Photo Finish in the 1st. The 1st District Republican contest was effectively a contest between the two front-runners: McCullough, who along with his former post as mayor of the district’s largest city is a former chairman of the Tennessee Valley Authority, and Davis, mayor of the district’s second-largest community. McCullough received 39 percent of the vote to 37 percent for Davis with nearly all of the votes counted, according to the Associated Press.
The third Republican candidate, ophthalmologist Randy Russell, took a respectable 24 percent, enough to deprive either of the other candidates an outright majority, but was never able to escape his underdog status.
The runoff contenders will likely continue the aggressive battle they waged during the primary campaign. Both McCullough and Davis ran negative ads against one another. McCullough accused Davis of not being a “true conservative,” while Davis accused McCullough of failing in his duties on the TVA board while personally benefitting from that presidentially appointed position.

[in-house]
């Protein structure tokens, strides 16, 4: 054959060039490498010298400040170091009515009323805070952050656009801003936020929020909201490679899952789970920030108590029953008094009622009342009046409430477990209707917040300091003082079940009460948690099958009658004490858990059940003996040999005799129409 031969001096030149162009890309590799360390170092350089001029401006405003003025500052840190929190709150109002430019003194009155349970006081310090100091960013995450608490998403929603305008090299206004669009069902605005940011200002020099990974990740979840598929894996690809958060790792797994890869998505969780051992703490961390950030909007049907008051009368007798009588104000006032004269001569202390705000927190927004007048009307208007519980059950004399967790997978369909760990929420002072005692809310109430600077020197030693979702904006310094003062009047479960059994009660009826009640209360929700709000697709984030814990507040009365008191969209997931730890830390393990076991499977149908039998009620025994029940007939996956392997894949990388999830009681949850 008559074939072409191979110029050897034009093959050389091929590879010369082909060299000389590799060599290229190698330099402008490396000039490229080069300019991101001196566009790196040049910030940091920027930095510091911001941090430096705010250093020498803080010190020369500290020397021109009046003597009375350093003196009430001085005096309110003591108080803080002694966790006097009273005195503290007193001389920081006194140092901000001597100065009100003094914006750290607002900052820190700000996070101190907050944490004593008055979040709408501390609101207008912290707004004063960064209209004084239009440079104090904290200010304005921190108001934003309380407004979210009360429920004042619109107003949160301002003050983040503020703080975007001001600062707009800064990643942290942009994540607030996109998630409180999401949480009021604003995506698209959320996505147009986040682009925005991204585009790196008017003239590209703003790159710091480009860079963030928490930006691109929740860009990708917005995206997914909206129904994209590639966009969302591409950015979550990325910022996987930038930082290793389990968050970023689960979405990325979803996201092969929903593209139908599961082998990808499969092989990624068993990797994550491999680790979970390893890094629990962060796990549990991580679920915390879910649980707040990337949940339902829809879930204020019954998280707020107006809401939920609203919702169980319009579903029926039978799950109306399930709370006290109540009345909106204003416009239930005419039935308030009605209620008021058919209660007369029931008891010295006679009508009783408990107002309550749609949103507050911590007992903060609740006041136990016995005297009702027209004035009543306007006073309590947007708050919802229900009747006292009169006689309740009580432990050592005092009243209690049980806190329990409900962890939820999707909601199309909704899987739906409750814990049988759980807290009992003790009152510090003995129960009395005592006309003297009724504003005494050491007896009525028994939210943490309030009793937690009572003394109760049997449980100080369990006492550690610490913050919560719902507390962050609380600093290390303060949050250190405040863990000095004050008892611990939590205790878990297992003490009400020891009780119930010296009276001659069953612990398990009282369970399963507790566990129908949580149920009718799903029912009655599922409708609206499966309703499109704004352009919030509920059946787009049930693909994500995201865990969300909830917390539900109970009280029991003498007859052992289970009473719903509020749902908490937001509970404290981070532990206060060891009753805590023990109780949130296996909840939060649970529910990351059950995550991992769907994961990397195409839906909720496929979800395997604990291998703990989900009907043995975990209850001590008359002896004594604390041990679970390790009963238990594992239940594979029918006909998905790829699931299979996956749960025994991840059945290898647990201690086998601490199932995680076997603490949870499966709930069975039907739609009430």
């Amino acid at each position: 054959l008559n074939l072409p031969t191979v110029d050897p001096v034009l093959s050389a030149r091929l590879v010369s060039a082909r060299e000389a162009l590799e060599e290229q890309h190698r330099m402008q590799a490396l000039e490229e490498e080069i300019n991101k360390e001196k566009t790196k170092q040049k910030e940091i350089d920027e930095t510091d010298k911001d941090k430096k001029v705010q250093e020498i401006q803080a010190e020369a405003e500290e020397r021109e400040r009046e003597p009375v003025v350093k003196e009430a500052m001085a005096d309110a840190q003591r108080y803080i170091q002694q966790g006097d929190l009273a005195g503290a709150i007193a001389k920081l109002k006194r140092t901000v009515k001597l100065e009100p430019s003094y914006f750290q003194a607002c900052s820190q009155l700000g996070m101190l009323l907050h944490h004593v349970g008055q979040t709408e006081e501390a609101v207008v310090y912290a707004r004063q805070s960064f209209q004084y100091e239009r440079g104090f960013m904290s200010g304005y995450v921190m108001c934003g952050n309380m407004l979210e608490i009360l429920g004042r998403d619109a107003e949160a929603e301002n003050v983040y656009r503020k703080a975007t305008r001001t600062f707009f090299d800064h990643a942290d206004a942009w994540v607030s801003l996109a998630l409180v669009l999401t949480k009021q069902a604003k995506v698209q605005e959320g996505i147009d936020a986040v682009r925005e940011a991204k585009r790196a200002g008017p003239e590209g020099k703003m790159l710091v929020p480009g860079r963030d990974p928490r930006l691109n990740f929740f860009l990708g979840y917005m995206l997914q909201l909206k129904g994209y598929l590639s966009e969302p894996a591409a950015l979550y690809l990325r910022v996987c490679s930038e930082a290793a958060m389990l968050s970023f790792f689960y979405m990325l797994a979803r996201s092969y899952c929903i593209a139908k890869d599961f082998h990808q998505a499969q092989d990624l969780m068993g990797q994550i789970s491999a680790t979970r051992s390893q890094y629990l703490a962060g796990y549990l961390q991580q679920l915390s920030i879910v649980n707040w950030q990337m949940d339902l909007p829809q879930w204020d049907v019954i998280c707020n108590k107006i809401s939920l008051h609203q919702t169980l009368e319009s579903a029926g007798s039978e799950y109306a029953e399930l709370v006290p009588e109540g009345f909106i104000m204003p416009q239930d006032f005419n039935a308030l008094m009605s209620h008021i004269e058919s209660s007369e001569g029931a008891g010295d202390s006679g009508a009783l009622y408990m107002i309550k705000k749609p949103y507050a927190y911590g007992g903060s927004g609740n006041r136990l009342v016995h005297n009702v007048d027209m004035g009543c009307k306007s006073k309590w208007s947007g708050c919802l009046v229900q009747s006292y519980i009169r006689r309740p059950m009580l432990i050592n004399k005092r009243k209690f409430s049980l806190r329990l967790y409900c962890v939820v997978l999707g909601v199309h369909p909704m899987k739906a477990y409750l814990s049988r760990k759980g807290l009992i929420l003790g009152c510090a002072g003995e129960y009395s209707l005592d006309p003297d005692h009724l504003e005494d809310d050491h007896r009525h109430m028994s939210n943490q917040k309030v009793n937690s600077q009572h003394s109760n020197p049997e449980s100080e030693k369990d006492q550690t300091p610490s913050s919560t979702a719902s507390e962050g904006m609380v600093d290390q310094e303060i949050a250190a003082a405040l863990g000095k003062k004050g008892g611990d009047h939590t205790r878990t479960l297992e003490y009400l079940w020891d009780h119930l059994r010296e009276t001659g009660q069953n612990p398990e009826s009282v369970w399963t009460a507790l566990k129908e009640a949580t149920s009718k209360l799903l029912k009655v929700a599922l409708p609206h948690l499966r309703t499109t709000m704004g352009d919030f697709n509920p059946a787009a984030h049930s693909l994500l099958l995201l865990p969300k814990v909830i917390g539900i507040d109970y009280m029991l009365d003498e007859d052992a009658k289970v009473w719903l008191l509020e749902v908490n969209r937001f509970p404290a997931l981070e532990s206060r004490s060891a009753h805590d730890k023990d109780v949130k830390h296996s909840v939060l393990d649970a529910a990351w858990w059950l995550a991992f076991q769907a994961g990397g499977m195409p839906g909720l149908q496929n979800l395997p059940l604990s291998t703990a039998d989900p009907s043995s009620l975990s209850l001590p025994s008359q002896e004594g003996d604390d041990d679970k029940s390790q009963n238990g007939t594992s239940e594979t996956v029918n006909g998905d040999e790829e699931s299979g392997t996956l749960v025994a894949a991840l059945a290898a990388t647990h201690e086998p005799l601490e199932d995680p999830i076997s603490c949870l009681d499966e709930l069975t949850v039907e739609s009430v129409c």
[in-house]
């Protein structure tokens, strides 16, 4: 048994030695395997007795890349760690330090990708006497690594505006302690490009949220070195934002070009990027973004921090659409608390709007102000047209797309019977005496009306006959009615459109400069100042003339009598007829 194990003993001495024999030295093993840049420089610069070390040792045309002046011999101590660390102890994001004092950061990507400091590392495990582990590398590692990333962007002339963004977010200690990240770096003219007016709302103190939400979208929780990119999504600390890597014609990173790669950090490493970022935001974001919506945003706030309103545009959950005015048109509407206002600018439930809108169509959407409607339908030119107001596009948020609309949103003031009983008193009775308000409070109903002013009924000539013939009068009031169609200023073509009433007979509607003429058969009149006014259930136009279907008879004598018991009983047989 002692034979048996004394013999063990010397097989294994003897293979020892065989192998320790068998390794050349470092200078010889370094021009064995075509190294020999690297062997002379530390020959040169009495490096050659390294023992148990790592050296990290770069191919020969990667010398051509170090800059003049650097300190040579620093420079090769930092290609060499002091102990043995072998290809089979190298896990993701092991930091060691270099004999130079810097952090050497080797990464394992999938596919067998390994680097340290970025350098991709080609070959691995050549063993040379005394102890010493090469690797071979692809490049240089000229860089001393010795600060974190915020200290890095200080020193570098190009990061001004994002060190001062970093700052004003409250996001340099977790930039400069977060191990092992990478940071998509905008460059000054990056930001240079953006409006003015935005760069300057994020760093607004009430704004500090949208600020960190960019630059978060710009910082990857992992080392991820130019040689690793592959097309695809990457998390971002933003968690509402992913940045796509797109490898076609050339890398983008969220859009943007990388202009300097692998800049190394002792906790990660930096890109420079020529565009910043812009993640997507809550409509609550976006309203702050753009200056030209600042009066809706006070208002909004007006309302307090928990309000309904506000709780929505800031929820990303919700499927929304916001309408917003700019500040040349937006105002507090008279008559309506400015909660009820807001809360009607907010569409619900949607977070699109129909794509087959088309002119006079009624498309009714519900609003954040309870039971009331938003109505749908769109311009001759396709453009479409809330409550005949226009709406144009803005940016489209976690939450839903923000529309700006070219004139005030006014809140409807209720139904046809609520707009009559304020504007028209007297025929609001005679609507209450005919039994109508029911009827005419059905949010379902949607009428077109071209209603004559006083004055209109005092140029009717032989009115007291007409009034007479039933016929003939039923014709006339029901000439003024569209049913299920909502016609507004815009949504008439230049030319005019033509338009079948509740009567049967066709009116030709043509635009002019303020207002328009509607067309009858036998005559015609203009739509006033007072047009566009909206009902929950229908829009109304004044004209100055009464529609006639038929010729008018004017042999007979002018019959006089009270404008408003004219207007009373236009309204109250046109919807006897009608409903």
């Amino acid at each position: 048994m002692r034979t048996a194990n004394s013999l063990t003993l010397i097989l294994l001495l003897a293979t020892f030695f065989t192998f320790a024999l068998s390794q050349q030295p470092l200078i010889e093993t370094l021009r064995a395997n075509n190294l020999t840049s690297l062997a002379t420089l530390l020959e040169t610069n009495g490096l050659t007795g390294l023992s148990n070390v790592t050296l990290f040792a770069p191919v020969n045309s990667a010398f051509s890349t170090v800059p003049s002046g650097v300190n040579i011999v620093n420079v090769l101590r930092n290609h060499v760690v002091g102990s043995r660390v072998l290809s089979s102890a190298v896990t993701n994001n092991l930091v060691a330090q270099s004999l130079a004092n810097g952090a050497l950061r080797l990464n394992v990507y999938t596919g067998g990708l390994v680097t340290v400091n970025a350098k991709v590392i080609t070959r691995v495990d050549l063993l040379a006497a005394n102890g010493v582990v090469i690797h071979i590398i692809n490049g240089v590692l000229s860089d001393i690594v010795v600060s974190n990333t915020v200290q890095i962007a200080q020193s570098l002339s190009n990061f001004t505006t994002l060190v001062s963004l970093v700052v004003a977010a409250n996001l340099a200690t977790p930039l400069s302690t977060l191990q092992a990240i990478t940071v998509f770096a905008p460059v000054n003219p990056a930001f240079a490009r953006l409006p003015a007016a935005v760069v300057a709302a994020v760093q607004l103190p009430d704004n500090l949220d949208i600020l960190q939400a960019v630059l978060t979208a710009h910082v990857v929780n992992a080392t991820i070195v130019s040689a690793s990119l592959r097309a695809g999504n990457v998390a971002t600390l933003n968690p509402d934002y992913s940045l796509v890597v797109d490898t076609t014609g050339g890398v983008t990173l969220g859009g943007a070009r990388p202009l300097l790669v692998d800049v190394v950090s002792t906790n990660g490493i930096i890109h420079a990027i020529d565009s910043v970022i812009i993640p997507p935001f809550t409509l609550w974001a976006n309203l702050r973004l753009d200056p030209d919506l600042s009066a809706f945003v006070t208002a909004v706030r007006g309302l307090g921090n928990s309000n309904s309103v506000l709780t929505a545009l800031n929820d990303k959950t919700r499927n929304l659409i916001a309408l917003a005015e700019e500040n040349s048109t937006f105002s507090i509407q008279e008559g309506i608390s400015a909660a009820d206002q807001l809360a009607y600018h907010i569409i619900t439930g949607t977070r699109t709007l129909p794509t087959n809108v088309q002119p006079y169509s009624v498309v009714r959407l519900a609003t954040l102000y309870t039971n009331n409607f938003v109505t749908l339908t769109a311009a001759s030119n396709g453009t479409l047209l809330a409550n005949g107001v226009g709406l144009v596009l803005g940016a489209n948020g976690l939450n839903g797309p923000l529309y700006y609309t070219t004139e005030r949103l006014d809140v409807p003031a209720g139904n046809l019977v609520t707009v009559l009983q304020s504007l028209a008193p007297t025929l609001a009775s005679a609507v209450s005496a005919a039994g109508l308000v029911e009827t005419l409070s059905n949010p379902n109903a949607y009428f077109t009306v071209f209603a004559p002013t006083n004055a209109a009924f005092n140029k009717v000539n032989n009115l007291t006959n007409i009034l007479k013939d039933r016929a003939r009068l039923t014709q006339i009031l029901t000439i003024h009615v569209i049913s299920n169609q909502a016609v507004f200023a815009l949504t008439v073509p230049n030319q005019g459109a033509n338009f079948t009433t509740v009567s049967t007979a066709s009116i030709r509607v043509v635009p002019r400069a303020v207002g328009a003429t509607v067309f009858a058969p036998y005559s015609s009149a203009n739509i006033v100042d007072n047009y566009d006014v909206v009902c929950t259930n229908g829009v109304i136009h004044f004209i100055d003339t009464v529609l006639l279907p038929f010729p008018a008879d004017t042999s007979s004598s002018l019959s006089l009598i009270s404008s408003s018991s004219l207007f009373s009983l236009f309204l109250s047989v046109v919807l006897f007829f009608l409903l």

McCullough and Davis also will continue touting their conservative credentials, and their focus on the local economy.
The Republican nominee will be heavily favored to win the seat in November. CQ Politics rates the 1st District as Safe Republican. Although Democrats controlled the seat for more than a century, Republicans won control with Wicker’s first victory in 1994 and have since strengthened their hold on the district, as they have in much of the formerly Democratic-dominated South.
Voters in the 1st District supported Republican Gov. Haley Barbour’s 2007 re-election bid with about 58 percent of the vote, nearly identical to his statewide share. In 2004, 1st District voters gave President Bush 62 percent of their support in his re-election contest.